"Let books be your dining table, / And you shall be full of delights. / Let them be your
And you shall sleep restful nights" (St. Ephraim the Syrian).

Friday, January 8, 2016

Will They or Won't They? On the Holding of Church Councils East and West

We will presently know whether the much-promised and much-delayed 'great and holy synod' of Orthodoxy will happen this spring or not. Latest indications--no surprise here--indicate that the Russians want to scupper the whole thing, which is exactly what I feared, as many others have as well. Still, I hold out at least a little bit of hope that the council will come off if only to see that the Russian bully does not get his way.

Holding councils is always a tricky business, as recent Catholic experience abundantly and painfully indicates. But going back further than 1962-65, one finds in conciliar history all kinds of surprises arising that were not anticipated by those who felt the need to call a council in the first place.

I am sometimes asked to recommend books about councils, and herewith a few that I often suggest to people:

I usually begin by suggesting people read Leo Davis's The First Seven Ecumenical Councils (325-787): Their History and Theology (Michael Glazier/Liturgical Press, 1988), 347pp.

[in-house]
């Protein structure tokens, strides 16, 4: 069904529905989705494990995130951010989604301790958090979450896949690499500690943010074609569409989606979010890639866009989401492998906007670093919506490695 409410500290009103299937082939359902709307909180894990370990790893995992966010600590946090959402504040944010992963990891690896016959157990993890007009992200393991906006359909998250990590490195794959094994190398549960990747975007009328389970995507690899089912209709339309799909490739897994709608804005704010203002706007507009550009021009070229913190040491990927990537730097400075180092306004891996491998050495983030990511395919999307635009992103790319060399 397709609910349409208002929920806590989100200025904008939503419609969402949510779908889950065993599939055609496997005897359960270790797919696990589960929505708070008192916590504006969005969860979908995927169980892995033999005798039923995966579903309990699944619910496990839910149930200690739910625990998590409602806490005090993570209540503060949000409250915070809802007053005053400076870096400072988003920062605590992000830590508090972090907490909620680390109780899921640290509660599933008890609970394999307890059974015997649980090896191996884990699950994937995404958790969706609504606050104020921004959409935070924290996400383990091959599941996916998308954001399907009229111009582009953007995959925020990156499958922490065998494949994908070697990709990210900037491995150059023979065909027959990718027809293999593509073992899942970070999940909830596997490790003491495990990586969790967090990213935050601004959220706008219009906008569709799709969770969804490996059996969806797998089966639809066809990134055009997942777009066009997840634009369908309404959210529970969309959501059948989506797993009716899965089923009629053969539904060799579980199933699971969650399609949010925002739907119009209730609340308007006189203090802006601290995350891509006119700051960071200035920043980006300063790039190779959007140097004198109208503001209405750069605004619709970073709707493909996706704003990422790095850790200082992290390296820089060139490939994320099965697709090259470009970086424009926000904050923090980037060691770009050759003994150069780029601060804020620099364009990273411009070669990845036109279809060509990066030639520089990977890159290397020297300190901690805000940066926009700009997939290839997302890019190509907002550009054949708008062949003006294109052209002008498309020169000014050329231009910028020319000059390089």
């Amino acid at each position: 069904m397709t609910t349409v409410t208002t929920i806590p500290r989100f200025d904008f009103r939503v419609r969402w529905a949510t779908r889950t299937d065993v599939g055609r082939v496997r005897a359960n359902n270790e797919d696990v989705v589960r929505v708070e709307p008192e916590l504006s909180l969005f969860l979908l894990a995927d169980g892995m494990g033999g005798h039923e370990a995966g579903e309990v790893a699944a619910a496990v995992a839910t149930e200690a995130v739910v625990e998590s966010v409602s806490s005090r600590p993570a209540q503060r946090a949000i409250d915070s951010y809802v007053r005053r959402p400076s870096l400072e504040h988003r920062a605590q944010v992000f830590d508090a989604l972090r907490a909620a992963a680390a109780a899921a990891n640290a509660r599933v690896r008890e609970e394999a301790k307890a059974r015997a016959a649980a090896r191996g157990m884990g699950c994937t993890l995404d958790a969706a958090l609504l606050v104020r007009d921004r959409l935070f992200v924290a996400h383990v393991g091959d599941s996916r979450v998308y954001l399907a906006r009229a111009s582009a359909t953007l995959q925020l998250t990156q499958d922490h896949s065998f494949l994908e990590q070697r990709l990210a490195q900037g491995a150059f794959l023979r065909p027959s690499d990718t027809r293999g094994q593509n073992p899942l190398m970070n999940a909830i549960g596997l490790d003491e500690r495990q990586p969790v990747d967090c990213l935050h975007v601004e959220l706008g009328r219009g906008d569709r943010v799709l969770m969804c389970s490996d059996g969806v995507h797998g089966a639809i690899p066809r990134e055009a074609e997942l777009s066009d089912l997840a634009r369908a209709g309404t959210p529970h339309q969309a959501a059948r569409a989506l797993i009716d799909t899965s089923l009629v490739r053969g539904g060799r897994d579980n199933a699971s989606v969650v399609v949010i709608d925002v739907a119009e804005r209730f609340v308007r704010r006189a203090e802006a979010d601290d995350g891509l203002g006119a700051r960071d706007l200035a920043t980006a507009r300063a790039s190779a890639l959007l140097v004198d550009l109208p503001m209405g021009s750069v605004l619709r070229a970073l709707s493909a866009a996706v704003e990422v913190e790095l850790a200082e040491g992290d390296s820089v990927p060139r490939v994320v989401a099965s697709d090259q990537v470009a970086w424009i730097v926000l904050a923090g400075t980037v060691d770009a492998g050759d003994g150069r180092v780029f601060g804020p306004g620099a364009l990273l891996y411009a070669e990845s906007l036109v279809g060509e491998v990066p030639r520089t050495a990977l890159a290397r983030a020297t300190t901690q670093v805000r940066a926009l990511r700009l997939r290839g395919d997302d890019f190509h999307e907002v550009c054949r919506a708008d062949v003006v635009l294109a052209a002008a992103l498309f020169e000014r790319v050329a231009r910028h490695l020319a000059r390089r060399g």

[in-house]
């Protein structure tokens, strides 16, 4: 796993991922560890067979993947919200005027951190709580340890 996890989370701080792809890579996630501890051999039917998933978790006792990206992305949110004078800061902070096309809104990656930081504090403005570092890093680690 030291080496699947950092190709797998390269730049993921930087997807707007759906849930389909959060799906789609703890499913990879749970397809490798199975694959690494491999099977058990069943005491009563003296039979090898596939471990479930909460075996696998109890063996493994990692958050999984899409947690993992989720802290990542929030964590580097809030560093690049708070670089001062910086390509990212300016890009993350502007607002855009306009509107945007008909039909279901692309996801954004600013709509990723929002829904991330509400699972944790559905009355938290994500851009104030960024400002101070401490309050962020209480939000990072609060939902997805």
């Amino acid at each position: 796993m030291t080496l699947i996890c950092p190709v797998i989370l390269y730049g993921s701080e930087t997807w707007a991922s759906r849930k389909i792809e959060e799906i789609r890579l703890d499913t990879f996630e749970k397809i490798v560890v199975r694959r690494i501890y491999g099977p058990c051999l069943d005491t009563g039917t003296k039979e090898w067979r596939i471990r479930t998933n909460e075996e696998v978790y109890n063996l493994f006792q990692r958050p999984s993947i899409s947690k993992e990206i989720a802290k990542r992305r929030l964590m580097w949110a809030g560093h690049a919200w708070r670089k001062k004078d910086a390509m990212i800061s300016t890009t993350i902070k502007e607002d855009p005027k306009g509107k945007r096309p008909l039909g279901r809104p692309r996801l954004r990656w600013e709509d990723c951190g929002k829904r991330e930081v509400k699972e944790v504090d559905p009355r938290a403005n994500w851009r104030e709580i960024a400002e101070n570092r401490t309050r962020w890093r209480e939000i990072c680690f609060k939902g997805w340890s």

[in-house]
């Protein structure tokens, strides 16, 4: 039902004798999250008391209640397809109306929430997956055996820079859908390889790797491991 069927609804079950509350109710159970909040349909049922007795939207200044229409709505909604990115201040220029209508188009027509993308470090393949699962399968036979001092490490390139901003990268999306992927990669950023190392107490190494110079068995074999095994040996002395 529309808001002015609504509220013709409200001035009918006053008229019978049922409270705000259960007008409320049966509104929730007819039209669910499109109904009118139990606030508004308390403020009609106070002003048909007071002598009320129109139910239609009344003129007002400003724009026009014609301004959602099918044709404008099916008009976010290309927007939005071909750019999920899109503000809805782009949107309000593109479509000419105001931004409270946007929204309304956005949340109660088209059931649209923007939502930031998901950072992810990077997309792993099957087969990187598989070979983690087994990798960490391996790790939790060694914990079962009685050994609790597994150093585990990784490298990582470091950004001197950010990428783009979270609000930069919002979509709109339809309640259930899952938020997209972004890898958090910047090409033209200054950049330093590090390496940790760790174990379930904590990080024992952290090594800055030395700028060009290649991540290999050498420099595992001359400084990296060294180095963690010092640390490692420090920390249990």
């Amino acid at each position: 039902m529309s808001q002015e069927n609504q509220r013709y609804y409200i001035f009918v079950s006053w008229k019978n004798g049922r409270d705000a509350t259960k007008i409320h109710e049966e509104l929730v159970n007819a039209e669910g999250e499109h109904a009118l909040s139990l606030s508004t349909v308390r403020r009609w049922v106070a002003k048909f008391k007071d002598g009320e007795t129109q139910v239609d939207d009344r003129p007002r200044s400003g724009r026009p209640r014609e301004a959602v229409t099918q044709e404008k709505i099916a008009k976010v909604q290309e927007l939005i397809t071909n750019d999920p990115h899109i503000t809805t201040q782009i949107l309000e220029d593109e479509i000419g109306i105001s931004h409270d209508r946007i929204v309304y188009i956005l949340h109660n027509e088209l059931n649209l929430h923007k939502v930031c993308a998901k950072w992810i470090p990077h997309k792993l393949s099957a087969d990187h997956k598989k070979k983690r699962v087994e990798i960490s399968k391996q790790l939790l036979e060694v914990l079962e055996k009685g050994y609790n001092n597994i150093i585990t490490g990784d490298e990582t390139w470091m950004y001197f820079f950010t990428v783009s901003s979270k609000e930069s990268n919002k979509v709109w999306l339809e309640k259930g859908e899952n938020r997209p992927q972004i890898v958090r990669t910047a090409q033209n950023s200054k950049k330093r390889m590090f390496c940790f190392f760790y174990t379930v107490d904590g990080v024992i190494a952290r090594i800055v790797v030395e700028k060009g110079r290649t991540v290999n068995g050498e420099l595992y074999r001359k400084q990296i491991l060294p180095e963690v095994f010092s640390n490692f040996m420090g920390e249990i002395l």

Though now nearly 30 years old, it remains in print and for good reason: it is a short, concise, clearly written overview of each of the seven councils, giving enough detail, history, and context without overwhelming the reader.

A Jesuit like Davis, the historian Norman Tanner has authored several invaluable works, including The Councils of the Church: A Short History (Crossroad, 1991), 144pp.

Taking a wider, longer look at councils and the whole phenomenon of 'conciliarism' or 'synodality,' Tanner more recently authored The Church in Council: Conciliar Movements, Religious Practice and the Papacy from Nicaea to Vatican II, which I reviewed in detail here.

Tanner is also the scholar who has given Anglophones the critical edition of the councils, in his invaluable two-volume Decrees of the Ecumenical Councils (Georgetown UP, 1990), 2528pp. This edition contains the Latin and Greek texts alongside English translations.

Among Orthodox scholars treating the question, there are several noteworthy books. The late Orthodox canonist and Archbishop Peter L'Huillier authored The Church of the Ancient Councils: The Disciplinary Work of the First Four Ecumenical Councils

But perhaps the best place to give us a sense of the likely surprises and turmoil to come out of this year's synod--if it happens--is Patrick Viscuso's fascinating book, A Quest For Reform of the Orthodox Church: The 1923 Pan-Orthodox Congress, An Analysis and Translation of Its Acts and Decisions (Inter-Orthodox Press, 2007), 205pp.

Viscuso documents that the 1923 gathering, which can be counted as the origins of the push for the synod that may happen later this year, was a brave, controverted, confused, but hopeful gathering of some but not all Orthodox leaders--in other words, it was just as messy as every other such gathering in conciliar history East or West. As the nearest analogue to what we are likely to see in 2016, this book pays careful revisiting this year.

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